Music industry legend Clive Davis was having a moment. His new memoir The Soundtrack of My Life was published today, and he's getting accolades for opening up about his bisexuality in the book. But one artist isn't singing his praises. Kelly Clarkson says Davis bullied her early in her career and wrote lies about his involvement in her post-American Idol music in his new book.
Until this afternoon, Davis spent his day watching the praise roll in like so many shiny Grammy statues. To promote his new book, he appeared on Katie Couric's talk show, frankly discussing his attraction to people of both genders and his current relationship with a man. Usher even came by to show his support for the 80-year-old industry veteran who helped cement the careers of Janis Joplin, Bruce Springsteen, Whitney Houston, Alicia Keys, and many other chart-topping stars. Here's just a small sampling of the positive vibes being sent Davis' way on social media:
Peace to Clive Davis. Salute!— Elliott Wilson (@ElliottWilson) February 19, 2013
I want to wake up my husband to tell him Clive Davis was bisexual. That's probably mean.— Kathleen Schmidt (@Bookgirl96) February 19, 2013
So proud of Clive Davis finally coming out and stating his sexual preference! Congrats!!!— Jonathan Jaxson (@jonathanjaxson) February 19, 2013
But Davis' coming-out wasn't what grabbed Kelly Clarkson's attention. After getting a chance to read passages from The Soundtrack of My Life concerning her, Clarkson took to Twitter to dispel the "misinformation" about Davis' involvement in her first three records. She takes issue with his portrayal of her as an emotionally high-strung artist who couldn't handle reasonable input on her 2004 album Breakaway. Clarkson writes:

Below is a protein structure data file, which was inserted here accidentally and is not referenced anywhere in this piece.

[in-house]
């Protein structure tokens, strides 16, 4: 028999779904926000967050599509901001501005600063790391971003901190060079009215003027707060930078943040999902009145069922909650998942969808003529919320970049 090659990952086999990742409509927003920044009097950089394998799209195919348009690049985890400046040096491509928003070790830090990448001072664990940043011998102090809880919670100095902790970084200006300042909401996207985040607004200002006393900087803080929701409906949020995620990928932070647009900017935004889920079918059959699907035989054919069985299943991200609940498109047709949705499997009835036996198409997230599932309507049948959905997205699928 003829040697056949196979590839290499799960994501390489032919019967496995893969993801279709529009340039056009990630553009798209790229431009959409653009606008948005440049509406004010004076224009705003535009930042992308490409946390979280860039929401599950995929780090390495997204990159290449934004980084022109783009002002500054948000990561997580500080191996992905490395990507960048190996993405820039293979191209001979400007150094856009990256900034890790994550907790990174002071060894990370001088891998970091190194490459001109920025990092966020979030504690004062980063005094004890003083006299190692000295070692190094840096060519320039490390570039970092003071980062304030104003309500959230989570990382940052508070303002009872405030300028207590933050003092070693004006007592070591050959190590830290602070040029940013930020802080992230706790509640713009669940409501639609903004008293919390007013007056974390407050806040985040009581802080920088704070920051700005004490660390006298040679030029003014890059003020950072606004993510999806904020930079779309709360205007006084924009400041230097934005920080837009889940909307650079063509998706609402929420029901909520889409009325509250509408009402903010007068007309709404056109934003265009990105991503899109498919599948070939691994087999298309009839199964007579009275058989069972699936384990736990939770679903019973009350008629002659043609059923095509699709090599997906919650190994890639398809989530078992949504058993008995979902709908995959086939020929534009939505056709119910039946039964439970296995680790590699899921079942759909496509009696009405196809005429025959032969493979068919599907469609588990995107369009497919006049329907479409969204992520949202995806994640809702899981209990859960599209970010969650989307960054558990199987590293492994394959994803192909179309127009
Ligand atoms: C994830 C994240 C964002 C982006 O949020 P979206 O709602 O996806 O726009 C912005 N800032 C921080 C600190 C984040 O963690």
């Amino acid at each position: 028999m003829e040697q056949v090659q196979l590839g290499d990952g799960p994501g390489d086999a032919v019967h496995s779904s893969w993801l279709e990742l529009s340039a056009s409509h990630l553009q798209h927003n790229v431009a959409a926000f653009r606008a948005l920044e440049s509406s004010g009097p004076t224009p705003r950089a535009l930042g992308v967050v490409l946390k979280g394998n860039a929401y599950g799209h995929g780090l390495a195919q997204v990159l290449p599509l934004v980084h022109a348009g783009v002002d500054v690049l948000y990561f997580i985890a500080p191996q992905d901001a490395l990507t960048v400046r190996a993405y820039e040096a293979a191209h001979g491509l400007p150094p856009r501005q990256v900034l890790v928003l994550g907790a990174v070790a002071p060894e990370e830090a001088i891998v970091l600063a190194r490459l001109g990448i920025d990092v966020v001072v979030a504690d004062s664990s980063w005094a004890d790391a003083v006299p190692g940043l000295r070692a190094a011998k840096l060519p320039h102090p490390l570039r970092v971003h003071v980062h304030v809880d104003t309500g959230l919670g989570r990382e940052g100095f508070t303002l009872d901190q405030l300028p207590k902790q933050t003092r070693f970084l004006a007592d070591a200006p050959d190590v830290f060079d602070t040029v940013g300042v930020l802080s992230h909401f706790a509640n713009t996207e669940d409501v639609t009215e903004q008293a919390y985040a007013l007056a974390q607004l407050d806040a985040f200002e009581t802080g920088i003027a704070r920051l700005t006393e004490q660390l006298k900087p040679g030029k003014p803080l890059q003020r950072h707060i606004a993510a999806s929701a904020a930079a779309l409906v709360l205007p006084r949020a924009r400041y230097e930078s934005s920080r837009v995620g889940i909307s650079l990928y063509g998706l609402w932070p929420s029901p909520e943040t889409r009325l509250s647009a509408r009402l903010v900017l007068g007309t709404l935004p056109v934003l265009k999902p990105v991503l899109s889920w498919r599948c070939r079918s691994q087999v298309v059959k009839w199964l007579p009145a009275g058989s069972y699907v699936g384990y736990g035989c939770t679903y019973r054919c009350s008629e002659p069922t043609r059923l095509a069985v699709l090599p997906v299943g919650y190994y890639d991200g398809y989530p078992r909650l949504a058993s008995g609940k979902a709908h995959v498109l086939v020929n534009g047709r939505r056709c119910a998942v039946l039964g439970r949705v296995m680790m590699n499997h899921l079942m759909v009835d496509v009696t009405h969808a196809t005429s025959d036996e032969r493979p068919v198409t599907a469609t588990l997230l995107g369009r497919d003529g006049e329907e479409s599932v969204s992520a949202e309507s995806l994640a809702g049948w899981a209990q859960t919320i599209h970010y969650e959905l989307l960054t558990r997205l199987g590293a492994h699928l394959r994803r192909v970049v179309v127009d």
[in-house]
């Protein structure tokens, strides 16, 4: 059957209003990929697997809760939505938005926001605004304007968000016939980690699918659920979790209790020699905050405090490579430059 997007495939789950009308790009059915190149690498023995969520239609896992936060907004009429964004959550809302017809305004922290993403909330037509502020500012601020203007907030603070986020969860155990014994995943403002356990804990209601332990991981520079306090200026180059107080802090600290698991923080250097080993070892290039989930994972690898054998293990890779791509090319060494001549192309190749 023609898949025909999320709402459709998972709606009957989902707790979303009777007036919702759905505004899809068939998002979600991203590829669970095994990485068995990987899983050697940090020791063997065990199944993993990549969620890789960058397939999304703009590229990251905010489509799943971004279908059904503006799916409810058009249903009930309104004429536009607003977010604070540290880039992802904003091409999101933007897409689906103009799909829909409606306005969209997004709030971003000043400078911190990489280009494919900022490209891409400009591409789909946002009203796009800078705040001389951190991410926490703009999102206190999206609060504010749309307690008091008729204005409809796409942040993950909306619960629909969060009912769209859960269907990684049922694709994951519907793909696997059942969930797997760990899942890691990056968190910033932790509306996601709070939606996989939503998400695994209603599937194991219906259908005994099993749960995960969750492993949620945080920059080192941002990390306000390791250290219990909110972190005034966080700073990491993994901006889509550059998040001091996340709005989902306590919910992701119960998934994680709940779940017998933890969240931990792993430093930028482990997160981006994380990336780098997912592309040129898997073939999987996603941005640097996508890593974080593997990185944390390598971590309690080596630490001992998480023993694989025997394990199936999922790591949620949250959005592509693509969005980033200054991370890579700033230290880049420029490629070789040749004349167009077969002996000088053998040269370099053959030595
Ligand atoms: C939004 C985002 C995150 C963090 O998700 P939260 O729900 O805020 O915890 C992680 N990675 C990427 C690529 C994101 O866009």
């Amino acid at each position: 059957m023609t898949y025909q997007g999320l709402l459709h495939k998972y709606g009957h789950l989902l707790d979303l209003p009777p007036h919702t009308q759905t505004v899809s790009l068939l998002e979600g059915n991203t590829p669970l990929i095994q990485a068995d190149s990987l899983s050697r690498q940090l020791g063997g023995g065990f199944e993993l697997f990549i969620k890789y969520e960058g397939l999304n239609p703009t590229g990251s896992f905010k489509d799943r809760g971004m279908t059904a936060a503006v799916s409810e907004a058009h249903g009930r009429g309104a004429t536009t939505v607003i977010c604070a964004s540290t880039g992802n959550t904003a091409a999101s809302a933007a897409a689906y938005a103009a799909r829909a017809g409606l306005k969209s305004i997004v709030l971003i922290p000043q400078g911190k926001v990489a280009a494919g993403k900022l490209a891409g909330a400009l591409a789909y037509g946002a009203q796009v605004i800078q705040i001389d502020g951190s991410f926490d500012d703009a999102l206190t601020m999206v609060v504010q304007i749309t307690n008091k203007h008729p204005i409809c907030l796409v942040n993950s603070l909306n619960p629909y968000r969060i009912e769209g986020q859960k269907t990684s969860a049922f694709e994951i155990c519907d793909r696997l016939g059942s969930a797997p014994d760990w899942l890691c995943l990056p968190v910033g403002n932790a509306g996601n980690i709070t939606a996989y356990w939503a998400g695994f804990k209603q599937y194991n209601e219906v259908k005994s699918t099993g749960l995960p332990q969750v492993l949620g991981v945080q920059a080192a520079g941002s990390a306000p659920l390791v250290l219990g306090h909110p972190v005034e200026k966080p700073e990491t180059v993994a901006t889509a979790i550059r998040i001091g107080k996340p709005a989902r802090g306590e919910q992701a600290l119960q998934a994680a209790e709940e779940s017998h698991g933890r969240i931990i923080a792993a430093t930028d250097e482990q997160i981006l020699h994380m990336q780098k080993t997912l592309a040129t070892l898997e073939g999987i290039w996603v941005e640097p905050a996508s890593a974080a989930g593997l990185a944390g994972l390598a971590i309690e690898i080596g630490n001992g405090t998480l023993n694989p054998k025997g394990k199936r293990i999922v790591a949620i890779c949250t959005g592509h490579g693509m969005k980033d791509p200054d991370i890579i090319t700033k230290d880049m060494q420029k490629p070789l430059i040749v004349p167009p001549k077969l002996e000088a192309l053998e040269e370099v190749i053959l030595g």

He says I burst into "hysterical sobbing" in his office when he demanded "Since You Been Gone" be on my album. Not true at all. His stories and songs are mixed up. I did want more guitars added to the original demo and Clive did not. [The song's producers] and I still fought for the bigger sound and we prevailed and I couldn't be more proud of the life of that song. I resent him dampening that song in any way.
She also says that he bullied her, belittling her songwriting talents and telling her that her third album My December flopped because of her increased creative control. She says his criticism of another Breakaway track, the highly personal ballad "Because of You," brought her to tears:
I did cry in his office once. I cried after I played him a song I had written about my life called "Because Of You." I cried because he hated it and told me verbatim that I was a "sh*tty writer who should be grateful for the gifts that he bestows upon me." He continued on about how the song didn't rhyme and how I should just shut up and sing. This was devastating coming from a man who I, as a young girl, considered a musical hero and was so honored to work with.
Davis hasn't responded to Clarkson's allegations yet. In the past he's kept mum about their rocky professional relationship, which resulted in a public feud in 2007. "I am not a fan [of Davis]," Clarkson told USA Today at the time. "I do respect him, but I don't want to barbecue with him. We don't braid each other's hair. And, despite the rumors, he is nowhere near a father figure." She later apologized for her remarks.
This article is from the archive of our partner The Wire.
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